Ryan O'Connell, Alexandra Grey, Jake Borelli
Subscribe To
OUT MAGAZINE
Scroll To Top

Black Workers Tipped Less, Punished More, During Pandemic

a Black waiter

A new report found that Black service workers who rely on tips have been earning less during the pandemic than their white coworkers.

The report, by One Fair Wage, a worker-advocacy group, also found that Black servers are more likely to experience retaliation for enforcing mask and social distancing rules.

The problem isn’t new. Before the pandemic, the report found that Black service workers already earned less in tips than white coworkers, with 60 percent of Black servers earning less than $15 an hour after tips, compared to just 43 percent of white servers. Additionally, 20 percent of Black waiters earned less than $10 an hour, compared to just 13 percent of white waiters.

During the pandemic though, things got worse for Black workers, with 88 percent reporting that their tips have decreased by half or more since the pandemic started, compared to 78 percent of all workers. Black workers are also being penalized for enforcing mask and social distancing at work, with 73 percent reporting that happening to them compared to 62 percent of all workers.

In addition, two thirds of all tipped workers have reported facing challenges when applying for unemployment insurance when they lose a job, but the number was particularly high (72 percent) among Black workers. In keeping with other reports about the disproportionate impact of the pandemic on Black communities, this study found that Black workers who receive tips were more likely to face exposure to the pandemic, with two thirds of Black workers knowing someone who died from the pandemic compared to 59 percent of workers overall.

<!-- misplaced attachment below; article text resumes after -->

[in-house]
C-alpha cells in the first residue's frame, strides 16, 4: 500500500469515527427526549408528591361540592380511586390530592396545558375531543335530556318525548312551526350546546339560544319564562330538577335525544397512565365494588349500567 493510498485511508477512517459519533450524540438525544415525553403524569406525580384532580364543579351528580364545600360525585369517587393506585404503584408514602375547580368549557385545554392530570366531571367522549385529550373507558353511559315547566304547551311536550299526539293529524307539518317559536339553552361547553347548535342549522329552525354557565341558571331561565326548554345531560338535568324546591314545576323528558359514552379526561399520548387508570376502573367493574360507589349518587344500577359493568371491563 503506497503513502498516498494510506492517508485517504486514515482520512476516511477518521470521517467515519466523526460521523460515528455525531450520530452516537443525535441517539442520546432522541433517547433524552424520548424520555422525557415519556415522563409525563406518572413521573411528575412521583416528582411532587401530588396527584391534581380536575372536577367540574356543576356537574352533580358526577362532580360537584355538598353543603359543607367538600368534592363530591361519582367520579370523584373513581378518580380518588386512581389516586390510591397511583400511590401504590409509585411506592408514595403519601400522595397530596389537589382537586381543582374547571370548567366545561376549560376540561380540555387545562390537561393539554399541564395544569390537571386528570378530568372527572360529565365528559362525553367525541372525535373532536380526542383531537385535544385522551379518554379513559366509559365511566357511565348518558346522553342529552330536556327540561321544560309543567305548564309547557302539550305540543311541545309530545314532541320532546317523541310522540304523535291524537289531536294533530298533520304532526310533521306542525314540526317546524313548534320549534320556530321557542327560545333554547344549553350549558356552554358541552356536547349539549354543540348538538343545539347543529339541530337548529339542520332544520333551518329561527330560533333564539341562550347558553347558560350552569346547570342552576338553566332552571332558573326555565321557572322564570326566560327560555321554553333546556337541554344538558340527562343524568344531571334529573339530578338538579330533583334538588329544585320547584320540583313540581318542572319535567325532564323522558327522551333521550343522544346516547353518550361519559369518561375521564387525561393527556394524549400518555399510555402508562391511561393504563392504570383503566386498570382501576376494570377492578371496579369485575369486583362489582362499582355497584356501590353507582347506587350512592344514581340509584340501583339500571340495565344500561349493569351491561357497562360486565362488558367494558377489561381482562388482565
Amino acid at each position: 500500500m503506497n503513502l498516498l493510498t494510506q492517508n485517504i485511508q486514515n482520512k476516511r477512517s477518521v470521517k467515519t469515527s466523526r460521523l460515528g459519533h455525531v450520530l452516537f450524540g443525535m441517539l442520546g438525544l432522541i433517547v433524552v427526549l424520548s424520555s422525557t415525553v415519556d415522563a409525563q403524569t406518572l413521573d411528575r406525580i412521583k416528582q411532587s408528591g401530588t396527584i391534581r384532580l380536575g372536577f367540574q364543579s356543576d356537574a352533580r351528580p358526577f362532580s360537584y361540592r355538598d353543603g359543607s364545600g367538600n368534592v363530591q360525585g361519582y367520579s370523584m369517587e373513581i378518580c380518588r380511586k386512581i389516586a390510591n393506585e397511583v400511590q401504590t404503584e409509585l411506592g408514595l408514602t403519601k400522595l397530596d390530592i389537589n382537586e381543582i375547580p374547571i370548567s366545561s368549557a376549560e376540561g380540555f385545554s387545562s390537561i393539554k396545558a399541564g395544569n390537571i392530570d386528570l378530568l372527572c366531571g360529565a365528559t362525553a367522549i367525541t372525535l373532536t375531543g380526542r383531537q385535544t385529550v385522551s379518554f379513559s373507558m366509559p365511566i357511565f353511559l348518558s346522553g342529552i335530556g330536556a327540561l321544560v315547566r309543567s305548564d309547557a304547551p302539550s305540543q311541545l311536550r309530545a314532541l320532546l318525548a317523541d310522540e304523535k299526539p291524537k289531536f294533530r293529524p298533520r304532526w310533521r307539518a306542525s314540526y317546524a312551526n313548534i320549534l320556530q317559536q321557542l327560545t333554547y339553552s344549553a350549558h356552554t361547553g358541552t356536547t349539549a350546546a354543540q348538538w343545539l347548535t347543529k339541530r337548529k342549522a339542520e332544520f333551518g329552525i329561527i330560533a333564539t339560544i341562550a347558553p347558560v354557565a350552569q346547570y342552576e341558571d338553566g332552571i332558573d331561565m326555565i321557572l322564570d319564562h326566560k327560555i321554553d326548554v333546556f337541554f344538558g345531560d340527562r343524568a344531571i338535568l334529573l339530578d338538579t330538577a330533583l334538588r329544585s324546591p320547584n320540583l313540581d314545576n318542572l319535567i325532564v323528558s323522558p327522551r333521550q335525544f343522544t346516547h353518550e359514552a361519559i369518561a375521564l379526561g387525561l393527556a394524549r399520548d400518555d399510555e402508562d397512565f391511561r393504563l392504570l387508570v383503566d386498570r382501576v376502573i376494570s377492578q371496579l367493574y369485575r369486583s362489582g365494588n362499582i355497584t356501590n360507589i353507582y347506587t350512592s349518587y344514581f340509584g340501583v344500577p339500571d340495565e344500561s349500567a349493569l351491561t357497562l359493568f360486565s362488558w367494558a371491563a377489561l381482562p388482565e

Saru Jayaraman, president of One Fair Wage told the Washington Post that this information isn’t new. “We already knew customers tipped Black people less than white people before the pandemic, but then to be punished more than other workers for trying to enforce these rules makes this an issue of life and death.”

Jayaraman continued, saying, “the very divided nature of the nation is taking a toll on service workers having to serve the people who are the least likely to want to follow public health protocols. And the people bearing the highest brunt are, as always, Black workers.”

The survey was sent out to 40,000 tipped service workers in New York, Michigan, New Jersey, Pennsylvania, and Washington, DC, and about 4,000 responded.

The report hopes that these kind of pay disparities can be removed if Congress enacts the new minimum wage policy set out by Biden in his $1.9 trillion relief package.

Tags: Eat & Drink, News

From our Sponsors

READER COMMENTS ()